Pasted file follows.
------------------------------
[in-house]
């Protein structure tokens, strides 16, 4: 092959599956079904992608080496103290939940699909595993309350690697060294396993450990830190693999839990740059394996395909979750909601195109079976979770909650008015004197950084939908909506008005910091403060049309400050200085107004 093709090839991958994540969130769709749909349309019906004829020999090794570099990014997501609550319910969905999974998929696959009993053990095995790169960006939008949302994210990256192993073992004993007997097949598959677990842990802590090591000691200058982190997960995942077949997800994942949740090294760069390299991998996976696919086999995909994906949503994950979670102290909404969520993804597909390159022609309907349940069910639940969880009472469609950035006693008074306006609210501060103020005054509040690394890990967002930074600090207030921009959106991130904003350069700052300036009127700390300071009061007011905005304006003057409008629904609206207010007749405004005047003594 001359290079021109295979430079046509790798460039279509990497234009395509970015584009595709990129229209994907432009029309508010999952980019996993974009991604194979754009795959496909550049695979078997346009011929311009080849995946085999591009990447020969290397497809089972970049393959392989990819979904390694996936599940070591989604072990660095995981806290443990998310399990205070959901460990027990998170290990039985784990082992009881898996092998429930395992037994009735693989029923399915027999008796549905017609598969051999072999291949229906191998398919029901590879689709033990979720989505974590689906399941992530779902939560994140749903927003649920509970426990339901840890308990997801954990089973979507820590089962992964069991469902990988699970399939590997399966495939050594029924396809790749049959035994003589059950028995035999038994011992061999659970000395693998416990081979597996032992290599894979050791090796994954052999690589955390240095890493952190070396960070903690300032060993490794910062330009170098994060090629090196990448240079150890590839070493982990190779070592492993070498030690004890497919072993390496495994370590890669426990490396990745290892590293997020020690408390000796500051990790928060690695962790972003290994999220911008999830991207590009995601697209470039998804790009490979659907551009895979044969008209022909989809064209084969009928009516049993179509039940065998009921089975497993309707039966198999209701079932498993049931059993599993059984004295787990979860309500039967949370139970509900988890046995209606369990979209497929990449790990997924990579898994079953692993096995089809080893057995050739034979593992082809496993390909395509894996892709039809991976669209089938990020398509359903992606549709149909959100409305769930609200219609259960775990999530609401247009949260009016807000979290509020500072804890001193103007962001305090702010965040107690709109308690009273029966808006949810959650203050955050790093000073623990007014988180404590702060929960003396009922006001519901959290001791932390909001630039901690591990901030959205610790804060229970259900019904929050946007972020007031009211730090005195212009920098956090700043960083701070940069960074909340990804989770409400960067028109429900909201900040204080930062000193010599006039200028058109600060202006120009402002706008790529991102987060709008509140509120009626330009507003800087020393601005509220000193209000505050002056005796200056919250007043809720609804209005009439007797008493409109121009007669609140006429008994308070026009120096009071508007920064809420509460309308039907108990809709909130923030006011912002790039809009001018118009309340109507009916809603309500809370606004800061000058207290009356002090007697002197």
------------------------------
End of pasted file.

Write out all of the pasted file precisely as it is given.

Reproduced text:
[in-house]
């Protein structure tokens, strides 16, 4: 092959599956079904992608080496103290939940699909595993309350690697060294396993450990830190693999839990740059394996395909979750909601195109079976979770909650008015004197950084939908909506008005910091403060049309400050200085107004 093709090839991958994540969130769709749909349309019906004829020999090794570099990014997501609550319910969905999974998929696959009993053990095995790169960006939008949302994210990256192993073992004993007997097949598959677990842990802590090591000691200058982190997960995942077949997800994942949740090294760069390299991998996976696919086999995909994906949503994950979670102290909404969520993804597909390159022609309907349940069910639940969880009472469609950035006693008074306006609210501060103020005054509040690394890990967002930074600090207030921009959106991130904003350069700052300036009127700390300071009061007011905005304006003057409008629904609206207010007749405004005047003594 001359290079021109295979430079046509790798460039279509990497234009395509970015584009595709990129229209994907432009029309508010999952980019996993974009991604194979754009795959496909550049695979078997346009011929311009080849995946085999591009990447020969290397497809089972970049393959392989990819979904390694996936599940070591989604072990660095995981806290443990998310399990205070959901460990027990998170290990039985784990082992009881898996092998429930395992037994009735693989029923399915027999008796549905017609598969051999072999291949229906191998398919029901590879689709033990979720989505974590689906399941992530779902939560994140749903927003649920509970426990339901840890308990997801954990089973979507820590089962992964069991469902990988699970399939590997399966495939050594029924396809790749049959035994003589059950028995035999038994011992061999659970000395693998416990081979597996032992290599894979050791090796994954052999690589955390240095890493952190070396960070903690300032060993490794910062330009170098994060090629090196990448240079150890590839070493982990190779070592492993070498030690004890497919072993390496495994370590890669426990490396990745290892590293997020020690408390000796500051990790928060690695962790972003290994999220911008999830991207590009995601697209470039998804790009490979659907551009895979044969008209022909989809064209084969009928009516049993179509039940065998009921089975497993309707039966198999209701079932498993049931059993599993059984004295787990979860309500039967949370139970509900988890046995209606369990979209497929990449790990997924990579898994079953692993096995089809080893057995050739034979593992082809496993390909395509894996892709039809991976669209089938990020398509359903992606549709149909959100409305769930609200219609259960775990999530609401247009949260009016807000979290509020500072804890001193103007962001305090702010965040107690709109308690009273029966808006949810959650203050955050790093000073623990007014988180404590702060929960003396009922006001519901959290001791932390909001630039901690591990901030959205610790804060229970259900019904929050946007972020007031009211730090005195212009920098956090700043960083701070940069960074909340990804989770409400960067028109429900909201900040204080930062000193010599006039200028058109600060202006120009402002706008790529991102987060709008509140509120009626330009507003800087020393601005509220000193209000505050002056005796200056919250007043809720609804209005009439007797008493409109121009007669609140006429008994308070026009120096009071508007920064809420509460309308039907108990809709909130923030006011912002790039809009001018118009309340109507009916809603309500809370606004800061000058207290009356002090007697002197």